Schmidt, Michael J., and Richard Ross. “Working Elephants.” Scientific American, vol. 274, no. 1, 1996, pp. 82–87. JSTOR, JSTOR, www.jstor.org/stable/24989359.
In Schmidt’s article, he discusses the use of elephants in the Myanmar jungles to help transport logs for logging. When this article was published, Myanmar was one of the last countries in the world who continued the tradition of logging through the use of elephants. Through the declining population of elephants, this traditional way of life is put in danger of being lost in addition to losing the Asian elephants that remain. The suggested solution is to breed elephants to not only revive the elephant population but to keep this tradition alive. Schmidt’s article is one that highlights the consequences that come out of the ivory trade and why it should be stopped in terms of preserving the elephant population and the traditions. This would be used to further prove that the ivory trade should be stopped.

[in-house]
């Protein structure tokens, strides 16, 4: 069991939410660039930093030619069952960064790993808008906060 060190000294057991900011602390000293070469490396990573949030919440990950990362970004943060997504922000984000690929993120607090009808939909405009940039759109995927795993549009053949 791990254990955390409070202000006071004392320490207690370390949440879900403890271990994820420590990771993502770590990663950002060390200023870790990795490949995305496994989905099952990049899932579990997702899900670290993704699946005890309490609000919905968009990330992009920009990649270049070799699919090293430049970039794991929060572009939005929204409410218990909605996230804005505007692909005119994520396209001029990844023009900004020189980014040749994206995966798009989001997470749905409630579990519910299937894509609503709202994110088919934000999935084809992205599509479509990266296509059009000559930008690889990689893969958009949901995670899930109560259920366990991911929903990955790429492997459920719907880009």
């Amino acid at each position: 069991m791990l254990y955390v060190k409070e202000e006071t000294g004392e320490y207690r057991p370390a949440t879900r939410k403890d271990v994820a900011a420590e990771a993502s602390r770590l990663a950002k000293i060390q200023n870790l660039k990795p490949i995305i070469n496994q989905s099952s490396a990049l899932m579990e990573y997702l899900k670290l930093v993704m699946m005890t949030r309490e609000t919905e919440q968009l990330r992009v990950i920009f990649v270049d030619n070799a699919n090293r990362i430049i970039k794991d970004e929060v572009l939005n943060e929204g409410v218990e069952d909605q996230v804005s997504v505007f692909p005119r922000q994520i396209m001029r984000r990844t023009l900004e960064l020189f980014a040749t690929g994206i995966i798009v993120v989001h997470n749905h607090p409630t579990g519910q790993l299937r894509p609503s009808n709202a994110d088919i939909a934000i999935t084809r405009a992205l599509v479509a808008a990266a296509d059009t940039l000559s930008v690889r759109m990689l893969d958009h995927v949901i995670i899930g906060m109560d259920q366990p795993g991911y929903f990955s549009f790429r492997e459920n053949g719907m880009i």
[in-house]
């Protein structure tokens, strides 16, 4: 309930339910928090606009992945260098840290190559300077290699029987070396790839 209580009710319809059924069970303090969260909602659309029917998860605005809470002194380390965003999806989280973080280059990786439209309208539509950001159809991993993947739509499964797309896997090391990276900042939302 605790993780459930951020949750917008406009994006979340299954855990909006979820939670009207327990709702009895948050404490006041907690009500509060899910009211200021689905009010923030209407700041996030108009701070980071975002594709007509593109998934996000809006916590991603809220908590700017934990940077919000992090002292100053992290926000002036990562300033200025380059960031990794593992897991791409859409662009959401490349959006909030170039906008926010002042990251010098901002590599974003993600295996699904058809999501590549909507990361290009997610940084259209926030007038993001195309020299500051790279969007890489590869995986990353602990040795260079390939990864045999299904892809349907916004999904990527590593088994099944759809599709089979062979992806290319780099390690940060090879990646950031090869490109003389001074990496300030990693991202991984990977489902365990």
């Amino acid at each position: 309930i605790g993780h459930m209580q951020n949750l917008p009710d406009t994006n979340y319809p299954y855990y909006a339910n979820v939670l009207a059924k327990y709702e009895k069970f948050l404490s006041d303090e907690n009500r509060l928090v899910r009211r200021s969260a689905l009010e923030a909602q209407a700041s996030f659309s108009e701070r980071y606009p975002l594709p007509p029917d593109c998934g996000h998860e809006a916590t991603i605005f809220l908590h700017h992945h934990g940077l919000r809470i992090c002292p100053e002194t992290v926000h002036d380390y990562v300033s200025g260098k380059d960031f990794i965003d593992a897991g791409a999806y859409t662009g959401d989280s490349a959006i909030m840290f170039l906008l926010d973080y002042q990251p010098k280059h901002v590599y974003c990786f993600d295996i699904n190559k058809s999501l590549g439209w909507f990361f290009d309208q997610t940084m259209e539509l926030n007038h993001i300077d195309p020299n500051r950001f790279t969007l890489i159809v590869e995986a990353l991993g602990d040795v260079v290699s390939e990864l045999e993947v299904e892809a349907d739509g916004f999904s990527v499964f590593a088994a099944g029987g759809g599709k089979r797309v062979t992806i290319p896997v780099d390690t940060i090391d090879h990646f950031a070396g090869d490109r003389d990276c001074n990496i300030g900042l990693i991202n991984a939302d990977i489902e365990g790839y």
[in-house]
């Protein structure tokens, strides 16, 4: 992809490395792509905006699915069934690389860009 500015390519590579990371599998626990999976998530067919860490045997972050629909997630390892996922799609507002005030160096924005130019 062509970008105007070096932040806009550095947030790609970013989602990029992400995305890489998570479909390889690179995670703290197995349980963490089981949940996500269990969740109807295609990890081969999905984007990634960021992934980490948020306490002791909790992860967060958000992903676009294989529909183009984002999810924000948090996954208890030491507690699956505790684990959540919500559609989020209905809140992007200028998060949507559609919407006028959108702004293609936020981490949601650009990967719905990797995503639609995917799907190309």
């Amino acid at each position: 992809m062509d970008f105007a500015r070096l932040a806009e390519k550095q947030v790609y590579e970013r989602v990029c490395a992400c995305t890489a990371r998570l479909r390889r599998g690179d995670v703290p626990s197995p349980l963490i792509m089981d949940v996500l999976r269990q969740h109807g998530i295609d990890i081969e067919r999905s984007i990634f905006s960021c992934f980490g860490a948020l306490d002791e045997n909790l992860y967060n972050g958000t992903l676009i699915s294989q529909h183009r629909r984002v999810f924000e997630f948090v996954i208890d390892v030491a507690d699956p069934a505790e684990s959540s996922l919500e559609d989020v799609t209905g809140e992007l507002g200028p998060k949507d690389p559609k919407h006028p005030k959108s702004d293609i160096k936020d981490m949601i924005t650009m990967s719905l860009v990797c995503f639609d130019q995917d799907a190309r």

Sekar, Nitin, et al. “In the Elephant's Seed Shadow: the Prospects of Domestic Bovids as Replacement Dispersers of Three Tropical Asian Trees.” Ecology, vol. 96, no. 8, 2015, pp. 2093–2105. JSTOR, JSTOR, www.jstor.org/stable/43495151.
In Sekar’s article he discusses how the African forest elephant and the one horned Rhinoceros are vital to their environments. He explores how their capability to swallow and digest large fruit seeds without damaging themselves helps to fertilize and spread the seeds of many different fruit trees along with any other vegetation that they may consume. In this they play a vital role in their environments and without them it would suffer greatly. Sekar’s article is one that highlights the value that the African forest elephant and one horned Rhino play in their environment. This would be used to prove why they would benefit from the ivory trades end.